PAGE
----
Campion, Rusea’s principals praise biometric system as JTA calls for ban
Jamaica Teachers’ Association (JTA) President Owen Speid is calling on the Ministry of Education to immediately ban the use of biometric data systems to record the punctuality of teachers.
Citing the ruling earlier this year that struck down the National Identification and Registration Act under which the National Identification System was to be rolled out, Speid contends that the collection of fingerprints by educational institutions must cease.
“Those schools which are using the system are breaching the constitutional rights of teachers and the ministry should not sit back and allow the human rights of teachers to be breached,” Speid told The Gleaner. “The principals have instituted the system without consultation with the Ministry of Education. It cannot be right for schools to be spending from a low of $80,000 to a high of $300,000 to install such a system when there are more pressing needs within the schools.”
The JTA president has suggested that the education ministry go beyond instituting a ban and actually go to the schools and seize the devices.
Despite Speid’s stance, some headmasters have been singing the praises of the biometric devices, saying their teachers have also bought into the new system.
“My school uses the system and it was not forced on the teachers. In a meeting, questions were asked because teachers needed to be satisfied that their rights were not breached,” Campion College’s principal Grace Baston told The Gleaner in an interview. “They were satisfied with the answers they were given, and now my 85-strong staff uses it religiously. It is part of the school’s strategic goal going forward as an appropriate integration of technology.”
Added Baston: “It is an efficient method … . It gets the job done as we move into the 21st century. It makes the processes easy.”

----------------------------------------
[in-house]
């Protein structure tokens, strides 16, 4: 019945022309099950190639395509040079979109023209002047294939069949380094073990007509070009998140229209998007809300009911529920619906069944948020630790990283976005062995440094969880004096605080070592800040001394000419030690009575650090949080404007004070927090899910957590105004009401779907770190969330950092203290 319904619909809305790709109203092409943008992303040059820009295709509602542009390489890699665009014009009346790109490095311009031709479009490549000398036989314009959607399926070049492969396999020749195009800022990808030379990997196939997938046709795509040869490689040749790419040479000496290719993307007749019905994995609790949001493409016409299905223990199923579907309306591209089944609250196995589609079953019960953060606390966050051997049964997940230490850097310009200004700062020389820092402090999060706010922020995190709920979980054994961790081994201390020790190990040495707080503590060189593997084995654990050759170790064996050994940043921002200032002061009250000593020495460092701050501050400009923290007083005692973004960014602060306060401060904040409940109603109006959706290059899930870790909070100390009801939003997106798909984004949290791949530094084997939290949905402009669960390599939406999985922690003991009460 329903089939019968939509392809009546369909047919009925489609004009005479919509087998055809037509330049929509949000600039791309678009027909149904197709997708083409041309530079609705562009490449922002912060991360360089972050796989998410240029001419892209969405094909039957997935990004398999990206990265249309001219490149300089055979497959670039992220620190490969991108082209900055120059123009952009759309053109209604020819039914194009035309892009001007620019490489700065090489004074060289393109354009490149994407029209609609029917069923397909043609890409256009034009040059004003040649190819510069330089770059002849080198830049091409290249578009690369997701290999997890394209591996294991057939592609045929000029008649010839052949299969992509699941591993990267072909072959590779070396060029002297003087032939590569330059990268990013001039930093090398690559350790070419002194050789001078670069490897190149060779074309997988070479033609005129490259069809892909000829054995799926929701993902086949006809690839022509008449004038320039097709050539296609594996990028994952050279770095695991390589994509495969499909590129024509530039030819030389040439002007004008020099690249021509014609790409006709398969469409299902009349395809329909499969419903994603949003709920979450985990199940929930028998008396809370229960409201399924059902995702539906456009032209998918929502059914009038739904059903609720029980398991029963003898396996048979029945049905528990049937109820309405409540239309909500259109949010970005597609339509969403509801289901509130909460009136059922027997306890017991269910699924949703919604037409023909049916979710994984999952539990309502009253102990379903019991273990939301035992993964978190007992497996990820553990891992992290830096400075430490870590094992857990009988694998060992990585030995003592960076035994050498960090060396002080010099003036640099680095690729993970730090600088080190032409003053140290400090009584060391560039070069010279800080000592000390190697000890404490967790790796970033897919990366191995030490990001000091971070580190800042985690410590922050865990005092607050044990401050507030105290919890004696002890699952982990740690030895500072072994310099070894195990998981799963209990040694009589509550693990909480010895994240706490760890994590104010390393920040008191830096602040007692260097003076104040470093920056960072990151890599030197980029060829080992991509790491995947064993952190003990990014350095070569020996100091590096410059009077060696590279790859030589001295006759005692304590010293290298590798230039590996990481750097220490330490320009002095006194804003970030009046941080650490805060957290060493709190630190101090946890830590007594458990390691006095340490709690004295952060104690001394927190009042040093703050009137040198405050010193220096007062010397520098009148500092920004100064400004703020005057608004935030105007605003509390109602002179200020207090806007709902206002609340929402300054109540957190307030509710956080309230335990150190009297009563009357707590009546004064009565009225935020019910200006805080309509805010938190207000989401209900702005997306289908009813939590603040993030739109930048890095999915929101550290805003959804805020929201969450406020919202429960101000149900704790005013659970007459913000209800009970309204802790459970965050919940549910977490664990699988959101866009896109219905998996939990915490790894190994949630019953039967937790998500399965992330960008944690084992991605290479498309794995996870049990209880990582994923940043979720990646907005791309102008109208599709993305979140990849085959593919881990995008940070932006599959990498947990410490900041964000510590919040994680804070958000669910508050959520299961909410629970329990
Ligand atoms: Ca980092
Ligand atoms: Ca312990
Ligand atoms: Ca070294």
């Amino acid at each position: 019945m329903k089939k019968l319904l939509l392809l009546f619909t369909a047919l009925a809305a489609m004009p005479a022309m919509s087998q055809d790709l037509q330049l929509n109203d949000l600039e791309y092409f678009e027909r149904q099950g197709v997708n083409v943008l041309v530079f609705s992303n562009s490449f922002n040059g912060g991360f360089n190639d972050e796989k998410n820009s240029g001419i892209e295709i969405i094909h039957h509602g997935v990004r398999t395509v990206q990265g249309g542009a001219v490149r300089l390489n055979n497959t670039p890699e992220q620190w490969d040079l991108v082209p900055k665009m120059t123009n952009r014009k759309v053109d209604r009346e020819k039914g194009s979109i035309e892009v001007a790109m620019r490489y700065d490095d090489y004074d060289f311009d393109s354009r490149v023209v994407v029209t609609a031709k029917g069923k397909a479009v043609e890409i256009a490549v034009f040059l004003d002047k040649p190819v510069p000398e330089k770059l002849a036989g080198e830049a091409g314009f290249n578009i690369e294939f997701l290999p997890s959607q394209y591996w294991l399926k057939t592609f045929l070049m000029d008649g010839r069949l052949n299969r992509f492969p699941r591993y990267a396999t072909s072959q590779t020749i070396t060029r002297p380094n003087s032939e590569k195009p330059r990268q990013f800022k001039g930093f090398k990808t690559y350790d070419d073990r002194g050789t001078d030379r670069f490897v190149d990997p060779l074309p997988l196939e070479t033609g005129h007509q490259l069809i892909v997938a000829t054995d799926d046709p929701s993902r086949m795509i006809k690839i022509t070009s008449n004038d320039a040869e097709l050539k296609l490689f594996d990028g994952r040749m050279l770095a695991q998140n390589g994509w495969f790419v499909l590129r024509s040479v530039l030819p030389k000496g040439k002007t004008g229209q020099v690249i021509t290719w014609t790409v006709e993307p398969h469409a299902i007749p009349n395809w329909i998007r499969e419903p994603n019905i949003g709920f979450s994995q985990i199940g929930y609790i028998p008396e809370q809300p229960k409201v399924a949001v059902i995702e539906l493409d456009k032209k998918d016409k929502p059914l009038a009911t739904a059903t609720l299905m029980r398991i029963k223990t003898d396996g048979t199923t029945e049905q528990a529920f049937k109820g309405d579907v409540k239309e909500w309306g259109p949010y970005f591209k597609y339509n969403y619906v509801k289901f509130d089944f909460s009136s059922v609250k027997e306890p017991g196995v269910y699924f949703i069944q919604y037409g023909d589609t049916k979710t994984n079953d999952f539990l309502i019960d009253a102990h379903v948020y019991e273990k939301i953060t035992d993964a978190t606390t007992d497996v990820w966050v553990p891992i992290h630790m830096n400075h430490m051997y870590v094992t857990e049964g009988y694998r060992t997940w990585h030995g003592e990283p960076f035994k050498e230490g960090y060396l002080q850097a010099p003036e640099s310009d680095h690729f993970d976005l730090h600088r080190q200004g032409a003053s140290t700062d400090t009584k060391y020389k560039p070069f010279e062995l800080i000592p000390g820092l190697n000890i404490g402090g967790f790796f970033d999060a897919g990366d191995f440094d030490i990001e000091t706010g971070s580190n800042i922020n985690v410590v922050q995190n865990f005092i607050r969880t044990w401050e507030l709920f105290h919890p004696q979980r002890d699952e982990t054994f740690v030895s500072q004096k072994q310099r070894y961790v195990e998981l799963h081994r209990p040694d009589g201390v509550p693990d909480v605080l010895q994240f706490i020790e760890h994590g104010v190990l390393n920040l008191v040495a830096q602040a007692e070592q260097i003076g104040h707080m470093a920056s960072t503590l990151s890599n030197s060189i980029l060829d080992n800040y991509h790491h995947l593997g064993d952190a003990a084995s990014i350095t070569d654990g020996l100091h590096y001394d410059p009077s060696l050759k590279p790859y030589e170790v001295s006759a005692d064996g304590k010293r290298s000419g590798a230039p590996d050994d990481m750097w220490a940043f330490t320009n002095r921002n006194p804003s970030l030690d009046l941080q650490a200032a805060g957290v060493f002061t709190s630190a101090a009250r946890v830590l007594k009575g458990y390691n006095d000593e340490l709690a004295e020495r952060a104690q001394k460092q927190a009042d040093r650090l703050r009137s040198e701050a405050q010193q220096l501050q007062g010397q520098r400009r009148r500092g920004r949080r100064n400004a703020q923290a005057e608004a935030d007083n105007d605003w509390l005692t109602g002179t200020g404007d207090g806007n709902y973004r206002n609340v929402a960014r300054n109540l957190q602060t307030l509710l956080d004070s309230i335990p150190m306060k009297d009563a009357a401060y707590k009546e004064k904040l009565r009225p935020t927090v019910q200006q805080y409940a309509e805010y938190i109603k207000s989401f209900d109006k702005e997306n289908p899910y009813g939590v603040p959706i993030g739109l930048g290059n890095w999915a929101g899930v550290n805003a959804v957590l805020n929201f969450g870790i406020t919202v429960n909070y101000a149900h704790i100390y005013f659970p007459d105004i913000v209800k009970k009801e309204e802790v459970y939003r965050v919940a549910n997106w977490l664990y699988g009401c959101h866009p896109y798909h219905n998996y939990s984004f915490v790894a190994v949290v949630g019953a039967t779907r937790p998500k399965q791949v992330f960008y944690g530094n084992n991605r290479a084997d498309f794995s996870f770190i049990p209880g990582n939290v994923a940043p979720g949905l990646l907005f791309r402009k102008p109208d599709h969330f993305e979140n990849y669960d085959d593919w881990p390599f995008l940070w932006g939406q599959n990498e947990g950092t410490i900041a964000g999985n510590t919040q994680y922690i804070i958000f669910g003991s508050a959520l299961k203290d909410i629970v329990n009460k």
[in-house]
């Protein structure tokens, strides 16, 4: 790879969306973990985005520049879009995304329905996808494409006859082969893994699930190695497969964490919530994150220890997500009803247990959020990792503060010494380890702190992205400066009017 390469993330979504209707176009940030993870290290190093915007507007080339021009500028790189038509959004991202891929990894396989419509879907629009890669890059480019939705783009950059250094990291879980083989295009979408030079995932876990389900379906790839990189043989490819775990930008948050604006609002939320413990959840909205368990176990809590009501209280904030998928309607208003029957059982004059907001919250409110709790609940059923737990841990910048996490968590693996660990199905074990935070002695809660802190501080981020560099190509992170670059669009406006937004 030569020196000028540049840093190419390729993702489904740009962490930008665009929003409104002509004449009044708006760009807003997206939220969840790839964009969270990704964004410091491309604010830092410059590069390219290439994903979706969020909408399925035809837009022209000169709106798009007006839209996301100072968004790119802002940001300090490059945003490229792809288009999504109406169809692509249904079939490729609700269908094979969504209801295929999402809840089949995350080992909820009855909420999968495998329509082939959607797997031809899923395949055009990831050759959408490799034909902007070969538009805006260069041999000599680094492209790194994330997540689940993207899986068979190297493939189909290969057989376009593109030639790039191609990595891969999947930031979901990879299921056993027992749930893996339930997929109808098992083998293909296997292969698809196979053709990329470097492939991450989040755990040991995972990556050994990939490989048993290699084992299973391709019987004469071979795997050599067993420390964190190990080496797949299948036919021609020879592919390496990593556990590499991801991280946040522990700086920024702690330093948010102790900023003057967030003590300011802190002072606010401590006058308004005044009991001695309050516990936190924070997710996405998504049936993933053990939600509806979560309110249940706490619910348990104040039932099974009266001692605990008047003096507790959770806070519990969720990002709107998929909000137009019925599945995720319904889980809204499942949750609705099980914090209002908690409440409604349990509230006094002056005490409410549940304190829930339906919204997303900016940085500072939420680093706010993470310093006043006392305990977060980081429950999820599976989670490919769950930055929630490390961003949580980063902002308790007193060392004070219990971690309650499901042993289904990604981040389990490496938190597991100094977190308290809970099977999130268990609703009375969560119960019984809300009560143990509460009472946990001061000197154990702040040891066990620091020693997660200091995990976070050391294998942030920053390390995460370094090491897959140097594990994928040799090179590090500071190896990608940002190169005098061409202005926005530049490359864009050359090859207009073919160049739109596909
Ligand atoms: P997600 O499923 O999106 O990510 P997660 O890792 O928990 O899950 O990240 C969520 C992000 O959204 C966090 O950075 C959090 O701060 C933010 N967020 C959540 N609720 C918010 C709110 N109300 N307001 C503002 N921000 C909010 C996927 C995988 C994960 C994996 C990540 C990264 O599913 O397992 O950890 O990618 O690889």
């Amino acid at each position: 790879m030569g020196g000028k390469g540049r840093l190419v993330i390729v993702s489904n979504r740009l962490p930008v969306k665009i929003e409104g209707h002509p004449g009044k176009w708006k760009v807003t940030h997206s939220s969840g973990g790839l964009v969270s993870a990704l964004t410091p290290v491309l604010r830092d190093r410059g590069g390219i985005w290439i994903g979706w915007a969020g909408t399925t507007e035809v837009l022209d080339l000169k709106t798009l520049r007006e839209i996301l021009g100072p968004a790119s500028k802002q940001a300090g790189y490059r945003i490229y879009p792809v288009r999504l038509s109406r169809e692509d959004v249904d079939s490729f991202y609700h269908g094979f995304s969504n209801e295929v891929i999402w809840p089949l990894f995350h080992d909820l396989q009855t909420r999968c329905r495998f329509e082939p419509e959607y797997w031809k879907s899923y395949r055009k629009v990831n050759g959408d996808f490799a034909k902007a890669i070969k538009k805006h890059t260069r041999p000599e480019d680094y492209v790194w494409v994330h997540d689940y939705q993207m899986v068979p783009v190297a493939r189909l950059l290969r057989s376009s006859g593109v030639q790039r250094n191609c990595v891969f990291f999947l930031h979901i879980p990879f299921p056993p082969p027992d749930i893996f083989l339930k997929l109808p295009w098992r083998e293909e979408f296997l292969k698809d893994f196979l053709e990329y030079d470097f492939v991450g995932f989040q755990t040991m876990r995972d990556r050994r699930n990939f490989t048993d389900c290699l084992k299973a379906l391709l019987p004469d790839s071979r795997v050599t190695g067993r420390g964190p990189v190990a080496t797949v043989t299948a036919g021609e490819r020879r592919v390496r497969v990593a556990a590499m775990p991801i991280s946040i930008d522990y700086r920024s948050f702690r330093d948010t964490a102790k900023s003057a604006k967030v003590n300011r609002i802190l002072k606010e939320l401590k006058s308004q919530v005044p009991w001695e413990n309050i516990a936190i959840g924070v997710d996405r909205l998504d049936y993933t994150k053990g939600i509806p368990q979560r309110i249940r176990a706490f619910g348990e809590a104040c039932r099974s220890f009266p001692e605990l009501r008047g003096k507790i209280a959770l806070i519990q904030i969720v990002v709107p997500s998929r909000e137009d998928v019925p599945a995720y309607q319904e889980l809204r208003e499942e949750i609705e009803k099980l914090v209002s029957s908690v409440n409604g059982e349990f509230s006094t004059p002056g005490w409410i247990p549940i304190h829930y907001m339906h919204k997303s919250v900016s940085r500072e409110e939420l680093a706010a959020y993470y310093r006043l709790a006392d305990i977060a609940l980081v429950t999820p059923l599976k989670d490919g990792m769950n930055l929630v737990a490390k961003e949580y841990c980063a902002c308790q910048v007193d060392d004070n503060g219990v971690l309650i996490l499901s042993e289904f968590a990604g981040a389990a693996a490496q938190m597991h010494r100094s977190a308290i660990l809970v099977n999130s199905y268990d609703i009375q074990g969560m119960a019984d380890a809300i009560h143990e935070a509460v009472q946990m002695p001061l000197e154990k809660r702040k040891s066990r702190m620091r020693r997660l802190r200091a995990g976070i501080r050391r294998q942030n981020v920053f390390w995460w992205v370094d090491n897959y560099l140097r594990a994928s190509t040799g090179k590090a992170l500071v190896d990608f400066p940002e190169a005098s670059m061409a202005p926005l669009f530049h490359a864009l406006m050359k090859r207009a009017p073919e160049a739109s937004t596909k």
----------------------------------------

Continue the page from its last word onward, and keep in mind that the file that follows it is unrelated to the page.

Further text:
Linvern Wright, principal at Rusea’s High School, is also defending the system, saying it has been working quite well at the Hanover-based school for the past five years.
“The system has been in use at my school for five years now. It has worked well, but the introduction of the system without proper consent is unconstitutional,” the headmaster told The Gleaner. “It addresses the inefficiencies relating to punctuality. However, efficiency is no substitution for what is legal and constitutional. Members of my staff consented in a meeting, when all matters surrounding the system were discussed.”
However, Speid remains resolute in his stance, arguing that in some of the cases where teachers supported the system, it was done out of fear of being victimised.
“They (teachers) would have consented out of fear of victimisation such as being overlooked for promotion. Principals can use their managerial training to institute a less intrusive system that does not discriminate,” the JTA president insisted.
Last week, Karl Samuda, who is overseeing the education ministry, ordered that schools should stop using the systems as his team probes the matter.
“No action must be taken in this regard without the approval of the Ministry of Education, who will initiate immediate investigations into the entire thing, including the storage of fingerprints,” Samuda said.
He also ordered that no punitive action be taken against teachers who refuse to use the system.